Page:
14 Lehman Students Awarded $70K in St. George’s Society Scholarships
This academic year, 14 Lehman seniors will have an easier path to graduation thanks to the St. George’s Society of New York, which recently awarded them a combined total of $70,000 in scholarships to support their final year of college.
The scholarship program—established in 2008 as a partnership between the society and Lehman College—supports students of British and British Commonwealth heritage who have excellent academic standing but lack the financial resources to complete their education. Individual awards range from $2,000 to $6,900. Since the program's creation, it has distributed more than $1 million in scholarships to more than 350 Lehman students.
“We are grateful for the support and opportunities these scholarships offer, particularly in this period of economic uncertainty,” said Peter O. Nwosu, provost and senior vice president for Academic Affairs and Student Success. “For 13 years, the St. George’s Society has been a lifeline for our students, helping them achieve their academic goals and ensure their futures. We remain hugely thankful for this significant partnership.”
This year’s Lehman College St. George’s Society Scholarship recipients hail from Ghana, The Gambia, Guyana, Jamaica, and Trinidad and Tobago. They are:
Isaac Allen-Gyimah, nursing
Baffour Amponsah, biology
Blair Sydney, biology
Eric Amobi, nursing
Kevin Domfeh, biology
Tisha Hubbard, exercise science and fine arts
Samuel Boafo, nursing
Fatoumata Sicou, anthropology
Nadia Ramsingh, psychology
Oumie Jaiteh, nursing
Jhandal Sayers, English
Diandra Gurdyal, accounting
DeShaun Reid, psychology
Iman Owusu, nursing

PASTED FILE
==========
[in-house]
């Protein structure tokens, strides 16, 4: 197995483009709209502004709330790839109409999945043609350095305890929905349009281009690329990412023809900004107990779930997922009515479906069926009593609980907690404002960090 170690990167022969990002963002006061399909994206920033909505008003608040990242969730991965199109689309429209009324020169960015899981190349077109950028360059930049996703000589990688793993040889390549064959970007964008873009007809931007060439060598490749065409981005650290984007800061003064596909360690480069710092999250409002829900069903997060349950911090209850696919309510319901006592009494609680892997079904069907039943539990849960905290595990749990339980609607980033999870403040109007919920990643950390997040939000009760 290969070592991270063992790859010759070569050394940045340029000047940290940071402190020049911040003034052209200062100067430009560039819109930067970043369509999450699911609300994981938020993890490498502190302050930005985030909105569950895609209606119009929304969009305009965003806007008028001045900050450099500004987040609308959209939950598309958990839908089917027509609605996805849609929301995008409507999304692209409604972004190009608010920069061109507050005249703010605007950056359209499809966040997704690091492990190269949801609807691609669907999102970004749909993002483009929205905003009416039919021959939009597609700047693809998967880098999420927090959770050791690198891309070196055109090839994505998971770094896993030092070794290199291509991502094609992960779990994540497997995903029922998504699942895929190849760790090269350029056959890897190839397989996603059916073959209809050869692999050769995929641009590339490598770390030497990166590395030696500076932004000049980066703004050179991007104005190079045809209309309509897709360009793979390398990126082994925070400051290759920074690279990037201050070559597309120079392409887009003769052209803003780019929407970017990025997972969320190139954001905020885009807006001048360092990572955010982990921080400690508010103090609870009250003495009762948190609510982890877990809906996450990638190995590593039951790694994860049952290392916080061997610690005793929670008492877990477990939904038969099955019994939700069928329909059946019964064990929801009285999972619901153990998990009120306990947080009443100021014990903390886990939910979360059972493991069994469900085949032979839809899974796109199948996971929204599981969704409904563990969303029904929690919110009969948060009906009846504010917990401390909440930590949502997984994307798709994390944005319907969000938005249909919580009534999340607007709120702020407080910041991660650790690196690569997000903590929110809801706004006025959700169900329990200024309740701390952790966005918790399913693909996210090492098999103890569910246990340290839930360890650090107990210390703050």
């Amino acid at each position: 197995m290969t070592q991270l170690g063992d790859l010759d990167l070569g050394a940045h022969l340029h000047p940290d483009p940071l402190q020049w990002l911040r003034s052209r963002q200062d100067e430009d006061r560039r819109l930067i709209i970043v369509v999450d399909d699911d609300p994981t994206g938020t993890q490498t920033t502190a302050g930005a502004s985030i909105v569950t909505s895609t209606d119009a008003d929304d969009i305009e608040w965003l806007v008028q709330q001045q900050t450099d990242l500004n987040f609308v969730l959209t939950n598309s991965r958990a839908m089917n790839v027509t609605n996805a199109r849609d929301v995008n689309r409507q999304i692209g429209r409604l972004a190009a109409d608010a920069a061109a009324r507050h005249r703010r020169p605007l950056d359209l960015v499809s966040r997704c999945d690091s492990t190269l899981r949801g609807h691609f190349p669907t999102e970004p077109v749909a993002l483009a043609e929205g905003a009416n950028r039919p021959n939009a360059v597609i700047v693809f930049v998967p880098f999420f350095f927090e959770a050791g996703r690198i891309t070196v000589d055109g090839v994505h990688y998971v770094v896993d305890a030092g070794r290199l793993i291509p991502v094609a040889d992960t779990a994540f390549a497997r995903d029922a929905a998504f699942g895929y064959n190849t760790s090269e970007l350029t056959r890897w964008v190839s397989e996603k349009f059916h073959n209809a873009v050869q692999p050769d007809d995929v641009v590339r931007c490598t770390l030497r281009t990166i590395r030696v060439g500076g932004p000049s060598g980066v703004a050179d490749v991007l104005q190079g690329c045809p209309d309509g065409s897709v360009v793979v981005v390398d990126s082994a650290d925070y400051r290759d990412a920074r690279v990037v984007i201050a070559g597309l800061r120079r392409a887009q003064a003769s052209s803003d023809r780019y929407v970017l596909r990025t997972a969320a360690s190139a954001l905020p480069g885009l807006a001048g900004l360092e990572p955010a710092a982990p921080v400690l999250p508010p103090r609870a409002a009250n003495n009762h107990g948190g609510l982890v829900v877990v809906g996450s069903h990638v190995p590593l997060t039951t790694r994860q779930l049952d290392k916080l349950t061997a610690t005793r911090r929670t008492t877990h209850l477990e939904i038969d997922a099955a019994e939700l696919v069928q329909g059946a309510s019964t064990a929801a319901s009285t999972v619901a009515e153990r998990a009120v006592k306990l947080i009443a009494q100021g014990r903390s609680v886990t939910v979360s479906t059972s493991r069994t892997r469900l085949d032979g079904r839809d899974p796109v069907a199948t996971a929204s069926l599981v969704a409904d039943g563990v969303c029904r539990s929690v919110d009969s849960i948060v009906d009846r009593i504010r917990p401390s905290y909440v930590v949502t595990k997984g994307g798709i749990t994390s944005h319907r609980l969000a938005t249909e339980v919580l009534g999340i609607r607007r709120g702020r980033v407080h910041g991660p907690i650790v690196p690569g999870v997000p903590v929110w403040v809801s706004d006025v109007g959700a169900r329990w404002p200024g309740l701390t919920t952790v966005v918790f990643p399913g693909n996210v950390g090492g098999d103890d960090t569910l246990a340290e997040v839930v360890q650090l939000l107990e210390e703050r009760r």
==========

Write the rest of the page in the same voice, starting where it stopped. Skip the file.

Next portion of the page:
Scholars are selected after an intensive review process. In addition to financial support, they are paired with St. George’s Society members who provide personal and professional guidance and attend mentoring and career development workshops. As an added benefit, scholars also receive a complimentary one-year membership to the society.
Hubbard, a native of Trinidad and Tobago, called the award a “blessing.” Without it, she added, she would have needed to take fewer classes to increase her work hours—a move almost certain to set her back academically. Students who reduce their course loads are at risk not only of delaying their degree completion but jeopardizing eligibility for other financial aid.
Boafo, who hails from Ghana, also said the award would allow him to prioritize his studies. Like so many students struggling to support themselves, he had diverted his time to searching for a job with little luck. “The scholarship boosted me back to where I need to be to focus on graduating,” he said.
Allen-Gyimah, also from Ghana, drove taxis to cover basic living expenses and pay tuition until he lost his job during the pandemic.
“This award will help me to purchase textbooks for my courses and cover the internet service I depend on these days because so many of our classes are held online, as well as food and other necessities of life,” he said. “It will definitely aid me in completing my degree program on time.”
Founded in 1770 to aid British immigrants in the United States, the St. George’s Society of New York is the second-oldest charitable organization in the city. It recently expanded its scholarship offerings and now offers awards to students at Hunter and Queens Colleges, City Tech, and the College of Staten Island.
To learn more about scholarship opportunities, email Lehman’s Office of Prestigious Awards at Prestigious.Awards@lehman.cuny.edu.